Schacter misrepresented the history of Jewish and Christian attitudes toward Jerusalem, but when he started to discuss Muslim attitudes he turned viciously racist and spewed lots of essentialist primordialist nonsense. He claimed that Muslims and Arabs were completely hypocritical liars to feign interest in Jerusalem now that it was once again rightfully in Jewish possession. Eventually, he made me stop recording because he did not want any electronic record of the talk.

Despite Schacter's claims Muslims have esteemed Jerusalem intensely since it first came under Islamic rule, and the city was an intellectual, spiritual and pilgramage center for the whole Muslim world. In contrast, since the 10th century at least (probably earlier) Jerusalem has had much more importance for Jews as a spiritual concept than as a physical place.

Vilna was the Jerusalem of Lithuania. Thessalonika was la chica Yerushalayim. Amsterdam was the Jerusalem of the North. While for Palestinians (and Muslims in general) there is only one Jerusalem, it probably would not be hard to come up with 50-100 cities that Jews called Jerusalem over the last millennium.

I could write a nice coffee table book with several interesting chapters on some of the most picturesque of these "Jerusalems."

The actual physical Jerusalem became, especially for ethnic Ashkenazim, sort of a dumping ground for trouble-makers or eccentrics and not a place of tremendous emotional significance or attachment. A young woman, the Virgin of Ludmir, is getting uppity and trying to play the role of a Tzaddik or Rebbe. The community sends her to Jerusalem in Palestine, and for the most part no one hears of her again.

Joachim Martillo said...

I may overstate the issue of Jerusalem's lack of significance to Jews in recent times, but a few years ago a Hebrew language circle in which I took part asked me to videotape a series of Motza'ei Shabbat lectures given by Rabbi Schacter at the Brookline Massachusetts Maimonides School. Schacter used to be the Dean of the School's Rabbi Joseph B. Soloveitchik Institute.

Schacter misrepresented the history of Jewish and Christian attitudes toward Jerusalem, but when he started to discuss Muslim attitudes he turned viciously racist and spewed lots of essentialist primordialist nonsense. He claimed that Muslims and Arabs were completely hypocritical liars to feign interest in Jerusalem now that it was once again rightfully in Jewish possession. Eventually, he made me stop recording because he did not want any electronic record of the talk.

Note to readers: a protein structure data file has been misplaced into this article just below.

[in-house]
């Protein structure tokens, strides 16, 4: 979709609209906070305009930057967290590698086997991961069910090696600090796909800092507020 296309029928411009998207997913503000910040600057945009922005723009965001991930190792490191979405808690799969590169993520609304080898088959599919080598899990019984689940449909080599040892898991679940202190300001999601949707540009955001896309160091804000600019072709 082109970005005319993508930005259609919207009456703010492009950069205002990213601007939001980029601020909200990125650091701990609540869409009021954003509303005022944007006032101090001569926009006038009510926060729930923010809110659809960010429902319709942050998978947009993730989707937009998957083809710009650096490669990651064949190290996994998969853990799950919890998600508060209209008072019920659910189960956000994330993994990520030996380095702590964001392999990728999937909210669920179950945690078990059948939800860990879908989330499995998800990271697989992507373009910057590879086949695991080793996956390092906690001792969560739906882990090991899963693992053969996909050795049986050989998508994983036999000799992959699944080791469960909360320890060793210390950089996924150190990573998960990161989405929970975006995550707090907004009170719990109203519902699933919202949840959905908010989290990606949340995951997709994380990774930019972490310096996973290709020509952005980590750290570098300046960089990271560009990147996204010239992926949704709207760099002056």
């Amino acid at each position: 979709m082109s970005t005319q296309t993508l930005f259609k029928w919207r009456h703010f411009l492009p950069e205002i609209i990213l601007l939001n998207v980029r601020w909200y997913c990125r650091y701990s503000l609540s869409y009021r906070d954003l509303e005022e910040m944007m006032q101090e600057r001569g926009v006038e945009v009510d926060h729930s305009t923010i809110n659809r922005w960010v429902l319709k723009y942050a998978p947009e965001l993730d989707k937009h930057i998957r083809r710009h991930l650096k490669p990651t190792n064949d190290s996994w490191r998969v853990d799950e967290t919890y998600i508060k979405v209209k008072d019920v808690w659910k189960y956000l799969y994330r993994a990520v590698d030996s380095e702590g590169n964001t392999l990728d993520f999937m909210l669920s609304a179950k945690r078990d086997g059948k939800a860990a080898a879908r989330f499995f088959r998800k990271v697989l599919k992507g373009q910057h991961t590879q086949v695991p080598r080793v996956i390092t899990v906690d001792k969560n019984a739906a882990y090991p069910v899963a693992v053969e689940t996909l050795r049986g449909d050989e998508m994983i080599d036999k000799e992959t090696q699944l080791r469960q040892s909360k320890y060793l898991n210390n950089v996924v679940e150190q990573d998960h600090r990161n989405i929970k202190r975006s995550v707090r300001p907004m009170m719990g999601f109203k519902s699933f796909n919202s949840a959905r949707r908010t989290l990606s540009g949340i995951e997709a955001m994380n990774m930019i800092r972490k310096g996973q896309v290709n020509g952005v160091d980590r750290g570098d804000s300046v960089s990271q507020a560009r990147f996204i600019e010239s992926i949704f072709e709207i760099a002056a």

Despite Schacter's claims Muslims have esteemed Jerusalem intensely since it first came under Islamic rule, and the city was an intellectual, spiritual and pilgramage center for the whole Muslim world. In contrast, since the 10th century at least (probably earlier) Jerusalem has had much more importance for Jews as a spiritual concept than as a physical place.

Vilna was the Jerusalem of Lithuania. Thessalonika was la chica Yerushalayim. Amsterdam was the Jerusalem of the North. While for Palestinians (and Muslims in general) there is only one Jerusalem, it probably would not be hard to come up with 50-100 cities that Jews called Jerusalem over the last millennium.

I could write a nice coffee table book with several interesting chapters on some of the most picturesque of these "Jerusalems."

The actual physical Jerusalem became, especially for ethnic Ashkenazim, sort of a dumping ground for trouble-makers or eccentrics and not a place of tremendous emotional significance or attachment. A young woman, the Virgin of Ludmir, is getting uppity and trying to play the role of a Tzaddik or Rebbe. The community sends her to Jerusalem in Palestine, and for the most part no one hears of her again.

Devir said...

I hope this post was partly due to my email with the "60 Minutes" video attached (and never answered by you).
Well, I wanted your opinion, now I have it. The problem is I don't understand well enough your comments ( and neither pabelmont's ) due to my lack of knowledge of the places mentioned.
But that's my problem: I must study Jerusalem's geography and sites better before I'm entitled to an opinion.
But I agreed with the part I understood, namely that control and sovereignty are not the same...

bacci40 said...

jerry,

the gedolim disagree with your assessment

and thank you for allowing in, not once, but twice the idiotic post of mr martillo

mr martillo...jews pray in the PHYSICAL direction of jerusalem

when we say...NEXT YEAR IN JERUSALEM...we were never thinking spiritually

and to this day, even when praying on the temple mount, muslims pray towards mecca

access to all holy sites is indeed guaranteed by the israeli government

but jerry would love to return to those bygone days when jordan controlled the old city

oh, what lovely days those were

and pabelmont...women are not forbidden from praying at the wall

one small group is forbidden from turning the reading of the torah at the wall into a political statement

get your facts right

Joachim Martillo said...

The phrase "next year is Jerusalem" expresses wish for the Messiah to come to rebuild the Temple so that pilgrimage festivals like Passover can be celebrated with pilgrimages.

In no way, shape, or form does it a express a desire to settle the Land of Israel.

The latter interpretation is a mainstay of Zionist propaganda.

faisy wish said...

God is only one. One day all the non muslims will understand this fact.